Igor Hadziomerovics international basketball education is paying off for the Boise States mens basketball team.
Hadziomerovic is in his second year of an American immersion. Before arriving in Boise, he studied basketball at the Australian Institute of Sport and played for the Australian U19 National team.
But his first lessons came from his father, Jasmin, a former semi-pro baller in Hadziomerovics native Bosnia.
It was really competitive back in the day, he said. He never let me win. I only started beating him when I was about 14.
Iggy as he is known around the Broncos program was born in Sarajevo but his family moved to Germany when he was a baby to escape the fighting in Balkans. When he was 5, the family got a visa and relocated to Australia.
We thought it was a good opportunity to start a new life there, said Hadziomerovic, who considers himself an Australian.
A few years later, the young basketball player met another aspiring young hoopster on the court.
We were rivals back in the day, said Boise State sophomore Anthony Drmic. He was leading his team and I was leading my team. We had head-to-head battles.
Eventually Hadziomerovic and Drmic, who lived about 20 minutes apart, became teammates on various teams, including a state team that competed at nationals. The pair attended the Institute of Sport together and were both recruited by Boise State.
Drmic committed first, and Hadziomerovic decided later to play with his friend.
I cant imagine it being easy without him, Drmic said. Were roommates. We take all the same classes. Its definitely been an easy transition with him moving here with me.
Said Hadziomerovic: We both decided it would be good because we have known each other for a while.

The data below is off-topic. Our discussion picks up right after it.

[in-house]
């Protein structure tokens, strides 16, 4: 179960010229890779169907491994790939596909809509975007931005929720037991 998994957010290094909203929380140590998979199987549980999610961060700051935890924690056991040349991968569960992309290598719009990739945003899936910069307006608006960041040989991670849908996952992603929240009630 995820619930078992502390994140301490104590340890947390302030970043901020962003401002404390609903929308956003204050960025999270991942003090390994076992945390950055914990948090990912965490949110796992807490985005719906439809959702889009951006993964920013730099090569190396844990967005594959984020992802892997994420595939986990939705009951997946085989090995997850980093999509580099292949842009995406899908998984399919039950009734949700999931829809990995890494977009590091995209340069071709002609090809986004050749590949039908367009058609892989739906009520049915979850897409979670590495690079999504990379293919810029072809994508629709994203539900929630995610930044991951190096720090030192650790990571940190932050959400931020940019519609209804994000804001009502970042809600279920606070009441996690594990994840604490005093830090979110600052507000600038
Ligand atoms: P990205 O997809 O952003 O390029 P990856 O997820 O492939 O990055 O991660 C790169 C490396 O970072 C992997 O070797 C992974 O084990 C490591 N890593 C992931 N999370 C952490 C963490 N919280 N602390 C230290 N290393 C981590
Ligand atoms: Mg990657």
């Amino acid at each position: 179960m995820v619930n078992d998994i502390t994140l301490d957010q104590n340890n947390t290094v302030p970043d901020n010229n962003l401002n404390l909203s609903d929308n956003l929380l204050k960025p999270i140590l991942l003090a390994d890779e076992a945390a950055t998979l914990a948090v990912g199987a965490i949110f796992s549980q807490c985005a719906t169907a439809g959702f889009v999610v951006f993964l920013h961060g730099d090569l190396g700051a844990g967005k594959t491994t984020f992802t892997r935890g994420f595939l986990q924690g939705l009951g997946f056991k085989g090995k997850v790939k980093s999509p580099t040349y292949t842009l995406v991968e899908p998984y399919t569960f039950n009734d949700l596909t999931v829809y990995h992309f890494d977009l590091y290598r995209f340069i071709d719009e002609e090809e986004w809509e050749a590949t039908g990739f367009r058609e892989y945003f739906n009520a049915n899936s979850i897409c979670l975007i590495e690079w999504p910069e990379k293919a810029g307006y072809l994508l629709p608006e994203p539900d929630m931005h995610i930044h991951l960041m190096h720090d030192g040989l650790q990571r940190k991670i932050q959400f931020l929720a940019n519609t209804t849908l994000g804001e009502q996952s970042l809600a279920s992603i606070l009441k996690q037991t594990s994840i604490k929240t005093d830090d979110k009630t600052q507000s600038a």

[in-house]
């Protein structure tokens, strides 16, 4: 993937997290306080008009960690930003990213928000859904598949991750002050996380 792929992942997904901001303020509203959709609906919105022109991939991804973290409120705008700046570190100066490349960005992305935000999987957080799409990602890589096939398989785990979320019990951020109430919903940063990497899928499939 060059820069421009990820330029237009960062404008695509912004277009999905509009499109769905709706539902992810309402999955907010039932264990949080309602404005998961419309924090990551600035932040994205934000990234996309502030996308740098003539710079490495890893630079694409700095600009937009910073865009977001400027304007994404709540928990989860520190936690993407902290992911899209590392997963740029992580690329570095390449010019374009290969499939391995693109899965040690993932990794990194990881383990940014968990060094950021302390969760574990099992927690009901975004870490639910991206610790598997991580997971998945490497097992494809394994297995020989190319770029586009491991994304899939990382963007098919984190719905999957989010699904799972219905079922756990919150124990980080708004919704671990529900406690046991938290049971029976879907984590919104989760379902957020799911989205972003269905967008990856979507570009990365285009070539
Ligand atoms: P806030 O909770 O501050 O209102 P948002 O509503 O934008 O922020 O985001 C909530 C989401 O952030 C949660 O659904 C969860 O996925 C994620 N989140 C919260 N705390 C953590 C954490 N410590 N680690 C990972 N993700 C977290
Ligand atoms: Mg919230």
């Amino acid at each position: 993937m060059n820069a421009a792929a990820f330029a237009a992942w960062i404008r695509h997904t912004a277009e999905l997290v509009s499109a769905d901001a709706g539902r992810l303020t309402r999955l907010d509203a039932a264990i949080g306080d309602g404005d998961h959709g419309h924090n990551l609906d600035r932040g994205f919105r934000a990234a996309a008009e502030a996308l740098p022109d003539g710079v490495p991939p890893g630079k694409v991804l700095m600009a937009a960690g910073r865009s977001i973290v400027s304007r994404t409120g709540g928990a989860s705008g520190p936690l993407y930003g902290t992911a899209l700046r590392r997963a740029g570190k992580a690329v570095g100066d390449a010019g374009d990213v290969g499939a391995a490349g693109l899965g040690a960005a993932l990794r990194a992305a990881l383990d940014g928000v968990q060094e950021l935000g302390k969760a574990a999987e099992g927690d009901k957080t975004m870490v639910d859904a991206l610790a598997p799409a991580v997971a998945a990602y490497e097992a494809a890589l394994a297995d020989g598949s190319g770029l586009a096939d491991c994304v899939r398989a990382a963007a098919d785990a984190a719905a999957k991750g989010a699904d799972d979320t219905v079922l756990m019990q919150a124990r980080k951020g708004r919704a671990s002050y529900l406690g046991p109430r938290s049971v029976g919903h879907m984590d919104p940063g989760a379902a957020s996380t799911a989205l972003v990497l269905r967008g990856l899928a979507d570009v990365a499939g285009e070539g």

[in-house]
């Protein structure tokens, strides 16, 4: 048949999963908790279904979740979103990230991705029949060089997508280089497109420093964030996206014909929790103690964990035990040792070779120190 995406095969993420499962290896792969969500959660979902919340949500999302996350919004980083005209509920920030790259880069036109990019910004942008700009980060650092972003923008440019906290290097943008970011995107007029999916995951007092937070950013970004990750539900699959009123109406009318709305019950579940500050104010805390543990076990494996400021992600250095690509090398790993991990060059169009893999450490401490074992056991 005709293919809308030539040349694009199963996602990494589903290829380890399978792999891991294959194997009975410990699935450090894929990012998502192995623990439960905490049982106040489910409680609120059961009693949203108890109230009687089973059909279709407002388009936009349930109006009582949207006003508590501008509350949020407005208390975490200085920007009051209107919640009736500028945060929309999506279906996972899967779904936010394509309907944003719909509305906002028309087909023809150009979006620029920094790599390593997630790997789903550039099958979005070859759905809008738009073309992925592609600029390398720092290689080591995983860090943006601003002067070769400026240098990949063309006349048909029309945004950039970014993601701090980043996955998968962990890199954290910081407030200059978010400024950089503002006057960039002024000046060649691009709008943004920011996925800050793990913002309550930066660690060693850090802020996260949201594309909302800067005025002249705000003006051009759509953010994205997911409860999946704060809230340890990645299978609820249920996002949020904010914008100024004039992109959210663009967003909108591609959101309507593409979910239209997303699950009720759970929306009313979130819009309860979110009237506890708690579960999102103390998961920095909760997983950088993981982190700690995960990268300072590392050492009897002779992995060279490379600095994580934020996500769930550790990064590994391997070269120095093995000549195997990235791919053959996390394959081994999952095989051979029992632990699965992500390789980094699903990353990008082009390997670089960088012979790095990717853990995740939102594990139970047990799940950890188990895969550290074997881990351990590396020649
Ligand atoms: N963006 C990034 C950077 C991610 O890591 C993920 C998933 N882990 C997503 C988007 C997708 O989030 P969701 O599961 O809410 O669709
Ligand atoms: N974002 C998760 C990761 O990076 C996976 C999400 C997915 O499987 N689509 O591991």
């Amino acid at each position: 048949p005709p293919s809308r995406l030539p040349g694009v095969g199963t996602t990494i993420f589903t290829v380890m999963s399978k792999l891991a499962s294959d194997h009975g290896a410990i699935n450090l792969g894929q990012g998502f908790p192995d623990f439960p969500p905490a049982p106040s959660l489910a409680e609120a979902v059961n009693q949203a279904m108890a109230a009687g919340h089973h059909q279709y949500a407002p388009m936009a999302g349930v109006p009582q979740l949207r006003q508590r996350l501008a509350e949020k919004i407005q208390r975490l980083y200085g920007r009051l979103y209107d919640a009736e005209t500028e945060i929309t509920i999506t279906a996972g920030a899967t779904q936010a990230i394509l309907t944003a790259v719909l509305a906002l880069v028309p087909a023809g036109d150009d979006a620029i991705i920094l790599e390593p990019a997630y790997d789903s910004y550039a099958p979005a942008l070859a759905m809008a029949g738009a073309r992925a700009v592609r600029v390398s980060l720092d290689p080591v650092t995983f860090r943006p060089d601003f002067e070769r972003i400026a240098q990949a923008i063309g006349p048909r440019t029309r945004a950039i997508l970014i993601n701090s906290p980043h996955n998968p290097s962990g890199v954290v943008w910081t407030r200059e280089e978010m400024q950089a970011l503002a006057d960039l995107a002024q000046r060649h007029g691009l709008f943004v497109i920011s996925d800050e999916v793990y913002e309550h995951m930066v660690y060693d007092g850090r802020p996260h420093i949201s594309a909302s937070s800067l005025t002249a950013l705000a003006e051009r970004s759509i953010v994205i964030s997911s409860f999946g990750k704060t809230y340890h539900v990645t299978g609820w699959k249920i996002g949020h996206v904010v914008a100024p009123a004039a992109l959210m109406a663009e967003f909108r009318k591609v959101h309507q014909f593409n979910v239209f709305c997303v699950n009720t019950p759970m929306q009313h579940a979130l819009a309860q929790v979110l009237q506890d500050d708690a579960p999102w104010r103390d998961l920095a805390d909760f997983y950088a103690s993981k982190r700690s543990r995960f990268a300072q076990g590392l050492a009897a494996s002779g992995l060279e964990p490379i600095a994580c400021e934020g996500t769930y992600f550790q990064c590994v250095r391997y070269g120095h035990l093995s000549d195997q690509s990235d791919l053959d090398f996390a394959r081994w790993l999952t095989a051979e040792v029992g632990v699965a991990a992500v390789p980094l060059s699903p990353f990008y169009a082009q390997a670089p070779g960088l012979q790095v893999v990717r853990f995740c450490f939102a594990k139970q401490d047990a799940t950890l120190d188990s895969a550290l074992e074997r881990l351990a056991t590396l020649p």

Hadziomerovics freshman year was derailed by a broken foot, which limited him to 15 games and 4.9 points per game. This year, Hadziomerovic has started all five games for the Broncos (4-1) and is averaging 7.8 points per game. He scored 14 points against UC Santa Barbara.
At 6-foot-4 and 202 pounds, he creates matchup problems for opposing point guards and his feel for the game developed by those different influences is one of his best traits.
Were trying to get him to rely on his feel for the game. He has such a high level of feel, Boise State coach Leon Rice said. To do that, he has to just slow down the game. He makes everybody better.
His size and strength create matchup issues for opponents. Boise State usually has three or four guards on the court, leaving opposing small forwards to try to guard him.
Hes a herky-jerky guard. Its a little like hitting a knuckleball, Rice said.
Said Hadziomerovic: I like to keep a change of pace. Use my size and strength rather than speed. We have a lot of quick guards on our team, which is good. Then I sort of bring a bit of a different aspect to the game.
Brian Murphy: 377-6444,Twitter: @MurphsTurph